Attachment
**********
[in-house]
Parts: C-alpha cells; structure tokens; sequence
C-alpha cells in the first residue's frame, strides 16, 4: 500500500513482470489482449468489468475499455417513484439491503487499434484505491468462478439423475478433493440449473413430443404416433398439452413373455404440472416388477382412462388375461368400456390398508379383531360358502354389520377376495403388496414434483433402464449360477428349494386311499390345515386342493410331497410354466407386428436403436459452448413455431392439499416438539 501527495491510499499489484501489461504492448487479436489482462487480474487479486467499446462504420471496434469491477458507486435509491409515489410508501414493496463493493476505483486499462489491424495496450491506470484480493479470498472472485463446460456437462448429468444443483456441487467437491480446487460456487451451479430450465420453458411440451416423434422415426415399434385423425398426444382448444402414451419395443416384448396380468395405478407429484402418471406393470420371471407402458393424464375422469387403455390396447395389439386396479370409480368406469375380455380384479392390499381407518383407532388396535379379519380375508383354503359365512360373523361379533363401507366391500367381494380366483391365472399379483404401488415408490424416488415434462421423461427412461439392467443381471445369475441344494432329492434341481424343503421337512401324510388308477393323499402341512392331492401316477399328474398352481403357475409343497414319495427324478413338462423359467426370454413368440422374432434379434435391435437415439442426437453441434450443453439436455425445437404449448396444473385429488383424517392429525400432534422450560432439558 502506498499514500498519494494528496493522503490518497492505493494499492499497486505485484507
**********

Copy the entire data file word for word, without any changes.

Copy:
[in-house]
Parts: C-alpha cells; structure tokens; sequence
C-alpha cells in the first residue's frame, strides 16, 4: 500500500513482470489482449468489468475499455417513484439491503487499434484505491468462478439423475478433493440449473413430443404416433398439452413373455404440472416388477382412462388375461368400456390398508379383531360358502354389520377376495403388496414434483433402464449360477428349494386311499390345515386342493410331497410354466407386428436403436459452448413455431392439499416438539 501527495491510499499489484501489461504492448487479436489482462487480474487479486467499446462504420471496434469491477458507486435509491409515489410508501414493496463493493476505483486499462489491424495496450491506470484480493479470498472472485463446460456437462448429468444443483456441487467437491480446487460456487451451479430450465420453458411440451416423434422415426415399434385423425398426444382448444402414451419395443416384448396380468395405478407429484402418471406393470420371471407402458393424464375422469387403455390396447395389439386396479370409480368406469375380455380384479392390499381407518383407532388396535379379519380375508383354503359365512360373523361379533363401507366391500367381494380366483391365472399379483404401488415408490424416488415434462421423461427412461439392467443381471445369475441344494432329492434341481424343503421337512401324510388308477393323499402341512392331492401316477399328474398352481403357475409343497414319495427324478413338462423359467426370454413368440422374432434379434435391435437415439442426437453441434450443453439436455425445437404449448396444473385429488383424517392429525400432534422450560432439558 502506498499514500498519494494528496493522503490518497492505493494499492499497486505485484507